Parton thought it was a dream come true when Presley decided to cut the song, and she was even slated to visit him in the studio when he did. Then she was informed that Elvis wouldn’t be recording it unless he got half the publishing royalties — a mercenary custom instigated by manager Colonel Tom Parker that, sadly, kept Presley from getting to record a lot of great material later in his career. Parton refused the deal, which was heartbreaking at the time but ultimately served her well. “‘I think stories like that are the reason why younger female artists say I’ve influenced them,” she said.
Here, a successful but by no-means mainstream (yet) artist had the courage of conviction to know that she wasn’t willing to give up half of her income stream. The song was hers. She created it. The intellectual property belonged in her portfolio and, if it was good enough, people should want to perform it. The self-assuredness it takes to turn down and offer like that, and live with the consequences if it turns out to be a mistake, is what makes a strong leader. This case study is very similar to the one about Songwriter Franke Previte, who still, to this day, collects six-figure royalty checks each year on his intellectual property after refusing to sell it at a bargain basement price.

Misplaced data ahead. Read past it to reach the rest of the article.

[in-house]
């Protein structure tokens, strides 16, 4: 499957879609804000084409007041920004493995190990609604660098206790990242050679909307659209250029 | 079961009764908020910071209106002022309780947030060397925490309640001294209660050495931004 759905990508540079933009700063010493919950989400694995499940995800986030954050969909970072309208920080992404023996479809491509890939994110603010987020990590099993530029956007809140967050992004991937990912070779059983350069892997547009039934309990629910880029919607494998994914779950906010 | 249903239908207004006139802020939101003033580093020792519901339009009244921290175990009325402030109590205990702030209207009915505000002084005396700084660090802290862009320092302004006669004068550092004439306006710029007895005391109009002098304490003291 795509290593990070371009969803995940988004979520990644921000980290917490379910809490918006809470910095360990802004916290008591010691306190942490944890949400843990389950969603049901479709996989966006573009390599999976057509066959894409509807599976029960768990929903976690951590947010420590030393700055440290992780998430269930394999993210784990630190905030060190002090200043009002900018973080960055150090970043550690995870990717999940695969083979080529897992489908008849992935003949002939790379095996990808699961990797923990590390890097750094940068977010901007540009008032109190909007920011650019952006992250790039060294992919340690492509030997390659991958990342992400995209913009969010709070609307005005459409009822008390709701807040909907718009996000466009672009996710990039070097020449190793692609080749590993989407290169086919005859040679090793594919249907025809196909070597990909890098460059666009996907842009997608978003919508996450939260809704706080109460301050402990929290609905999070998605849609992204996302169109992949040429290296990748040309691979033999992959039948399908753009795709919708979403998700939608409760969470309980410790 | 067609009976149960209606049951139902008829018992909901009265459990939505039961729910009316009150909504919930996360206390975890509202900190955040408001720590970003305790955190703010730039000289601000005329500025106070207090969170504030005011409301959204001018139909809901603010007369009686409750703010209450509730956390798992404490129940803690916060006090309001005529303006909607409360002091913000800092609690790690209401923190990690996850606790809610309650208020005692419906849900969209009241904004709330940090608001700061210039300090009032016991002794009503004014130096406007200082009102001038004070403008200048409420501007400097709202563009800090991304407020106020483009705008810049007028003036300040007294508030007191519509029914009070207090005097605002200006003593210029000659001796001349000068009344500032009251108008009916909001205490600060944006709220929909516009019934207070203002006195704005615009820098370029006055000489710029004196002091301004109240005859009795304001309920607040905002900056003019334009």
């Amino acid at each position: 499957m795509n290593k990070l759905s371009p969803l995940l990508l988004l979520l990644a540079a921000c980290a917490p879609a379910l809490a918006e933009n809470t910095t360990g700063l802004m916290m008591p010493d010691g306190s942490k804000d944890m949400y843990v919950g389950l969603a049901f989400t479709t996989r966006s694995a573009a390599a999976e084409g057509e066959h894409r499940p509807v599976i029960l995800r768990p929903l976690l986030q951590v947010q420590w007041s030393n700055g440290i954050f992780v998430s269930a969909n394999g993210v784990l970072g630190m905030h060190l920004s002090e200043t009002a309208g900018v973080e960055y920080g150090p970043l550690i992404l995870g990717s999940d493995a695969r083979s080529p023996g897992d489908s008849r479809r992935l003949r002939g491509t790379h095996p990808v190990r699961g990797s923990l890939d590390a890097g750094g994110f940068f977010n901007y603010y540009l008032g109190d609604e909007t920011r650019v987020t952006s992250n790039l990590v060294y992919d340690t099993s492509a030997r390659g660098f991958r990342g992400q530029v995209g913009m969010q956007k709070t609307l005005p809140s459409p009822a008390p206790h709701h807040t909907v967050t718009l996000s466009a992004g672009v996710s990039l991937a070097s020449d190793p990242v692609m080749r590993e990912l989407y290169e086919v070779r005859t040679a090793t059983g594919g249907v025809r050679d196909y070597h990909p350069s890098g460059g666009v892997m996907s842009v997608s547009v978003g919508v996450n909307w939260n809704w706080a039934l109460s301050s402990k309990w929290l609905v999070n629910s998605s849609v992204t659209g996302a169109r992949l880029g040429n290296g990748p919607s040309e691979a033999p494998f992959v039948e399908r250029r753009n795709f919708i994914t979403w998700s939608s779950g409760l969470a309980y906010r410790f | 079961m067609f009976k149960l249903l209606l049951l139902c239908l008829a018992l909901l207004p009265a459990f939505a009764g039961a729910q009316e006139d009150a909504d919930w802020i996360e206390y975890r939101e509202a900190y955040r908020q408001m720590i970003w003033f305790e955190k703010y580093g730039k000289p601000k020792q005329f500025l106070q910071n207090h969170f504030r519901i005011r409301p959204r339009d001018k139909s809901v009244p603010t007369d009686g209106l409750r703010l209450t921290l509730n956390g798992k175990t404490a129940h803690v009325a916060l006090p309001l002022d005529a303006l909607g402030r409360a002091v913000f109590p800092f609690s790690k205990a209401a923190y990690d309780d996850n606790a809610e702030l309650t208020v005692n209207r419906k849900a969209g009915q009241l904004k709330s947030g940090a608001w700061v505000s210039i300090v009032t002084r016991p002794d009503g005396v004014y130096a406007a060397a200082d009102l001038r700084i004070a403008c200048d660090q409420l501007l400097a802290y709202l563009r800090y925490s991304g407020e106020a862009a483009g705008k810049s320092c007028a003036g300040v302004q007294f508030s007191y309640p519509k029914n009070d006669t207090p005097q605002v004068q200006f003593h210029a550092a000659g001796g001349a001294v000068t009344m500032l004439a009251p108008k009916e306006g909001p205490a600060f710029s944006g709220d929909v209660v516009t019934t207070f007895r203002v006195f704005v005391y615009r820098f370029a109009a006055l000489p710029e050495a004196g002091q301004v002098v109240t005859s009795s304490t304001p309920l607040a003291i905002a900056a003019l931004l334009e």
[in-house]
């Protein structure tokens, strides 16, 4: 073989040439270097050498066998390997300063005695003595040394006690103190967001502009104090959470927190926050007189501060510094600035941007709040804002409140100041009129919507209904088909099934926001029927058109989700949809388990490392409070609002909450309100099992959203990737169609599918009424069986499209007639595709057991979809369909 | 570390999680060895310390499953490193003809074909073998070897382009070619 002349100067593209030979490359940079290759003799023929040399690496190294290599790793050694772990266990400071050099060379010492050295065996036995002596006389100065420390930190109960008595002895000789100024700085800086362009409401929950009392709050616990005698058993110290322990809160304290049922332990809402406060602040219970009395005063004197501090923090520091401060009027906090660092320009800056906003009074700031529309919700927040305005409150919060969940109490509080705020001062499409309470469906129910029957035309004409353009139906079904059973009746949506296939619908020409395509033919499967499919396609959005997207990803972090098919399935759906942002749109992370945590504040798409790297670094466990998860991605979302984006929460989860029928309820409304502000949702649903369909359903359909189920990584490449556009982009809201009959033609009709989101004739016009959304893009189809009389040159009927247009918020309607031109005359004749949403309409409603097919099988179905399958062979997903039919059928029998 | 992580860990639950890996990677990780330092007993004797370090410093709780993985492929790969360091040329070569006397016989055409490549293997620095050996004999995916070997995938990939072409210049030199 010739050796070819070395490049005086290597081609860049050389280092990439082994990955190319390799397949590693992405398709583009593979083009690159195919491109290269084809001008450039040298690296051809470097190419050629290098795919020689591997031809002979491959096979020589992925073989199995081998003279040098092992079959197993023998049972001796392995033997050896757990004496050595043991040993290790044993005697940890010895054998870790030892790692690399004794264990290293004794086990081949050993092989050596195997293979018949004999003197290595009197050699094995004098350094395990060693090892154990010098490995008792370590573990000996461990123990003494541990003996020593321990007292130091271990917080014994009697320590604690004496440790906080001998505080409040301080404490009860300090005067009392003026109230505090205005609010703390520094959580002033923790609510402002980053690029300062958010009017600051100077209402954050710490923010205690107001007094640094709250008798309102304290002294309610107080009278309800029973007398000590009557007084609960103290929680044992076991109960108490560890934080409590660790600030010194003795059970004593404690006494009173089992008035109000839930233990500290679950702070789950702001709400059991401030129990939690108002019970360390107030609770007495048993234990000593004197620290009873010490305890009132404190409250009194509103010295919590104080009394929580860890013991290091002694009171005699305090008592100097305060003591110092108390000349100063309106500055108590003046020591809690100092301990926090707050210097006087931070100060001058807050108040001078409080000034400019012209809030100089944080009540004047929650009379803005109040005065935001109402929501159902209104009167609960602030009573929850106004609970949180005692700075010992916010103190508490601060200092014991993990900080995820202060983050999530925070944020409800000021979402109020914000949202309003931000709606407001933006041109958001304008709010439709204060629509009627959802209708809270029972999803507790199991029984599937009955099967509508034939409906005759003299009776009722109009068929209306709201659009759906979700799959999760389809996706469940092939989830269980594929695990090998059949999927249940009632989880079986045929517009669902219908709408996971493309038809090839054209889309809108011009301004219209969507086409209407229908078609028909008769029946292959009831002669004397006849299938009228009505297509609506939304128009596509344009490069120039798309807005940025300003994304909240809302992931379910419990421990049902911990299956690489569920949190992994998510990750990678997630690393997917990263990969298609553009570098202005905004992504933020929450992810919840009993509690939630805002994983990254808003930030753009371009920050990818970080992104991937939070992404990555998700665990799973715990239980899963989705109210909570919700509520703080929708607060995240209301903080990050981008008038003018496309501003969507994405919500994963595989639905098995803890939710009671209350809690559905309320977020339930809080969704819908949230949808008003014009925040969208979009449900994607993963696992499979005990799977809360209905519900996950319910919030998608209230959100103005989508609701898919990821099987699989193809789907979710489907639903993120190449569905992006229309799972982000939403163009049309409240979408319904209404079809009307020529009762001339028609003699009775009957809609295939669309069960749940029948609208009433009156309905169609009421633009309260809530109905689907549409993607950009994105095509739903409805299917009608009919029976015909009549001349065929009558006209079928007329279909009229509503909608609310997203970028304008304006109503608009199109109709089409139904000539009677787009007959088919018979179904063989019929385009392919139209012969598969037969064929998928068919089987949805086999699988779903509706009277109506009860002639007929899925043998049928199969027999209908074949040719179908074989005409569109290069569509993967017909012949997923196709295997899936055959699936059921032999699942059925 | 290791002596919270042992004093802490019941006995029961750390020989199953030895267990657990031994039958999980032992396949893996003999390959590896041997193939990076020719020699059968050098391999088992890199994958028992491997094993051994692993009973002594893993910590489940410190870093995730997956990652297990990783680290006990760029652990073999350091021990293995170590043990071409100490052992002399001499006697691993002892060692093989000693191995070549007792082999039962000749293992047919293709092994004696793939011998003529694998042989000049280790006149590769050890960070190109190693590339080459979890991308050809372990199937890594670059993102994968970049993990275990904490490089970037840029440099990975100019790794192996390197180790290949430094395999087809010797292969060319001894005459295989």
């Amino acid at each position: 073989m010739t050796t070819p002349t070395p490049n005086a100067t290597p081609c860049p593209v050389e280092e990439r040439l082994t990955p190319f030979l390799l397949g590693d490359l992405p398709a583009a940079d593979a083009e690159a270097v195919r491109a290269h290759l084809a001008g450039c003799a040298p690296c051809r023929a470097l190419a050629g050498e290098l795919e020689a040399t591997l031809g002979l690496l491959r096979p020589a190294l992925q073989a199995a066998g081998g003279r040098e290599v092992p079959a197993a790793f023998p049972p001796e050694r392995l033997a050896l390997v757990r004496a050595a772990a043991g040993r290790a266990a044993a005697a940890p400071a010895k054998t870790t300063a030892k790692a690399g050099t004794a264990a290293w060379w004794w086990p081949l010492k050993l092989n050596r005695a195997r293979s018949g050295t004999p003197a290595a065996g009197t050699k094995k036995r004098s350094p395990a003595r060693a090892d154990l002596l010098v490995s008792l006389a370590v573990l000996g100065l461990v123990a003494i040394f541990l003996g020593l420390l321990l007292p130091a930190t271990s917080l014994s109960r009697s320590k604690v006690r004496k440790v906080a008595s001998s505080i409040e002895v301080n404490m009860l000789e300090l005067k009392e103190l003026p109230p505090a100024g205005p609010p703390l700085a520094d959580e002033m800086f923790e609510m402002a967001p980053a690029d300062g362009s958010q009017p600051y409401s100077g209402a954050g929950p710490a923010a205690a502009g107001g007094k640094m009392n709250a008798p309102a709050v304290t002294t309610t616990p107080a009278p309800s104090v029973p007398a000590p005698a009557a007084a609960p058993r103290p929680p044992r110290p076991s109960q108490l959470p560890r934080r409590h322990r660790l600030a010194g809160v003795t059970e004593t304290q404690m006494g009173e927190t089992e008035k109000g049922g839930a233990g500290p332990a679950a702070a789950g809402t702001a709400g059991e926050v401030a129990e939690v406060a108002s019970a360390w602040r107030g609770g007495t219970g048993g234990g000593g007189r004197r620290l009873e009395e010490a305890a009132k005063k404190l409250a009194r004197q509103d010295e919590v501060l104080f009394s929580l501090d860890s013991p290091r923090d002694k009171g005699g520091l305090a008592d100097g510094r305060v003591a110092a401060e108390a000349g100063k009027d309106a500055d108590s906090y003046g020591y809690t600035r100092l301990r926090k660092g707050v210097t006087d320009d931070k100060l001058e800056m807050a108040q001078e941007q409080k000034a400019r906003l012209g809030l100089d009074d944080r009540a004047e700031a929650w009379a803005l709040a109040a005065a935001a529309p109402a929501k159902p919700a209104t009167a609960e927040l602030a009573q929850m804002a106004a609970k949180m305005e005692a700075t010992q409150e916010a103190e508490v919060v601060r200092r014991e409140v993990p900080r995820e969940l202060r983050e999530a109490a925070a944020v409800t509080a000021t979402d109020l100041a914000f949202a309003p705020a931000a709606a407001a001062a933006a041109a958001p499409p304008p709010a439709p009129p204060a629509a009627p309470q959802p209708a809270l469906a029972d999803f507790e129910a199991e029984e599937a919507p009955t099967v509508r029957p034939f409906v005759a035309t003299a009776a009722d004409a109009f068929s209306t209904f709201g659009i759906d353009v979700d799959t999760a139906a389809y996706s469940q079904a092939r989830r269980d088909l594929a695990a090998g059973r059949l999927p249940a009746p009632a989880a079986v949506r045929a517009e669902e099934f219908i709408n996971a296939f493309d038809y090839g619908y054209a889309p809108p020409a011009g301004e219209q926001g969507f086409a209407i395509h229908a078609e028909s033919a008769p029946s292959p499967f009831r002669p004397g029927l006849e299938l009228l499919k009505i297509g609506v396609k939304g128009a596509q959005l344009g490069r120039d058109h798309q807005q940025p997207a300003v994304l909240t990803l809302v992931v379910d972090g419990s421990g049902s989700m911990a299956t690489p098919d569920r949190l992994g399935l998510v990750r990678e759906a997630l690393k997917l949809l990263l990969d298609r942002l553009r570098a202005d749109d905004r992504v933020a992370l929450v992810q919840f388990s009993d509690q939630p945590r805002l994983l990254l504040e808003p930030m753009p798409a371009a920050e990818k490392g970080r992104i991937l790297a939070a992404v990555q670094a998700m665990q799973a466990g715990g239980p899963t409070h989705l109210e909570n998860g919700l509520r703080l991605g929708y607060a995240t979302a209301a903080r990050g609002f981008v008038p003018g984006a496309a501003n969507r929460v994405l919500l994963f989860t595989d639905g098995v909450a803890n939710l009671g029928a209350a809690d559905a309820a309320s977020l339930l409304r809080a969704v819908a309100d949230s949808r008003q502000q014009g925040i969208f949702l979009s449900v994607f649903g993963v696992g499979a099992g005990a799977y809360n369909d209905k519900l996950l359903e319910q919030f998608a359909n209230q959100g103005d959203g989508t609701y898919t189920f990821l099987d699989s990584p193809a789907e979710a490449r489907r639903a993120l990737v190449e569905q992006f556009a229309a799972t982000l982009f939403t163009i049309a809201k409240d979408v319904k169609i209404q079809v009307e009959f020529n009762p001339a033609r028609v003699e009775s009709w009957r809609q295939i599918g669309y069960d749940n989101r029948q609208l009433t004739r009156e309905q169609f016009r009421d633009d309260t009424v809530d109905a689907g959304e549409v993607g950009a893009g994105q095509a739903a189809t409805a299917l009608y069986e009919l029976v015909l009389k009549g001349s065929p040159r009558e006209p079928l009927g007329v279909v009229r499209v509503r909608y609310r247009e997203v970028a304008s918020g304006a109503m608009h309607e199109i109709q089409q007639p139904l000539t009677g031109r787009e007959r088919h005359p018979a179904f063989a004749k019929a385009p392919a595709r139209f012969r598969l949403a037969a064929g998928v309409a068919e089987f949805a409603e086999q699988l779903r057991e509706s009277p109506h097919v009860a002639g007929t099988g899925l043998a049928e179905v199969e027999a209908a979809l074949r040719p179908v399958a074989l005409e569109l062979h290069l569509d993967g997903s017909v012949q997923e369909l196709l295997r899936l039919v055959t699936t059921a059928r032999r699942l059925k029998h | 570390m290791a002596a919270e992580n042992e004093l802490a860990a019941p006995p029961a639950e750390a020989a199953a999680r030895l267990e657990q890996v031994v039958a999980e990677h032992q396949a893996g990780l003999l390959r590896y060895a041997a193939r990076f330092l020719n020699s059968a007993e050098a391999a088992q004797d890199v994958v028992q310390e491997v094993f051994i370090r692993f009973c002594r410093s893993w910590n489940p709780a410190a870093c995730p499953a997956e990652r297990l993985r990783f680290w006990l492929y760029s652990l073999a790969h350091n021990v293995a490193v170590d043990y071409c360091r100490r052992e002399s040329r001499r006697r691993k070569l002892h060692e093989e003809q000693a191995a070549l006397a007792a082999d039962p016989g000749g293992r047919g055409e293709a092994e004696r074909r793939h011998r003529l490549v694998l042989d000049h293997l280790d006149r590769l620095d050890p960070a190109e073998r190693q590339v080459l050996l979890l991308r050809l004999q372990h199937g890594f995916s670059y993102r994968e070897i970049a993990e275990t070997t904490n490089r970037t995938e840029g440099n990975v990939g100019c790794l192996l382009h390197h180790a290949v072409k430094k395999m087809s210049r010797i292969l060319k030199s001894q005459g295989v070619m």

Whether you are a software developer or an artist, a novelist or a start-up, don’t give up the farm out of fear of losing your chance. Even if you are successful, what good does it do if all the fruits go to another person or group? It takes talent, skill, and dedication to create something of value. Don’t sell yourself short.